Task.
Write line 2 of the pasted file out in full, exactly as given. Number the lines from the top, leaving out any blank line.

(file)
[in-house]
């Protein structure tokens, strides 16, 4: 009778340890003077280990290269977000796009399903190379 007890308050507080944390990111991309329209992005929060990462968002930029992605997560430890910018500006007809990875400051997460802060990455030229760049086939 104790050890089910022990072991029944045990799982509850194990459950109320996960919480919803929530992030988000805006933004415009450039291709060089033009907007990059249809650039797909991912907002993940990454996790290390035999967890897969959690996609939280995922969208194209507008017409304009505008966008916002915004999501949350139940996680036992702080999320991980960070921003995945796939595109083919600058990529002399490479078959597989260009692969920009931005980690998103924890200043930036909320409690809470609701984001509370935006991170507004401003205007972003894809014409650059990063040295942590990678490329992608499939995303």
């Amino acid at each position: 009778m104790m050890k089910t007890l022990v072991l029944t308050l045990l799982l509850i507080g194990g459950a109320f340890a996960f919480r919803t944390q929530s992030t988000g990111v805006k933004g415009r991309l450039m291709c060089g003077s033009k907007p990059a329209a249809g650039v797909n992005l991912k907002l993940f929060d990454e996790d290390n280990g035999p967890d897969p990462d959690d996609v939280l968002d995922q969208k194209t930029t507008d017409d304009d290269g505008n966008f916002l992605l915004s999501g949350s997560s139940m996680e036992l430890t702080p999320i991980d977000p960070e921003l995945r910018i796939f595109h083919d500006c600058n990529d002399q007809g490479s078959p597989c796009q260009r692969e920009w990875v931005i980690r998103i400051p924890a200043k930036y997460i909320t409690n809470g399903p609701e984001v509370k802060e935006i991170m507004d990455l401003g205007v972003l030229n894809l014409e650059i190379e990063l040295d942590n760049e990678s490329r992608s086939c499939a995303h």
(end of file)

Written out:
């Protein structure tokens, strides 16, 4: 009778340890003077280990290269977000796009399903190379 007890308050507080944390990111991309329209992005929060990462968002930029992605997560430890910018500006007809990875400051997460802060990455030229760049086939 104790050890089910022990072991029944045990799982509850194990459950109320996960919480919803929530992030988000805006933004415009450039291709060089033009907007990059249809650039797909991912907002993940990454996790290390035999967890897969959690996609939280995922969208194209507008017409304009505008966008916002915004999501949350139940996680036992702080999320991980960070921003995945796939595109083919600058990529002399490479078959597989260009692969920009931005980690998103924890200043930036909320409690809470609701984001509370935006991170507004401003205007972003894809014409650059990063040295942590990678490329992608499939995303």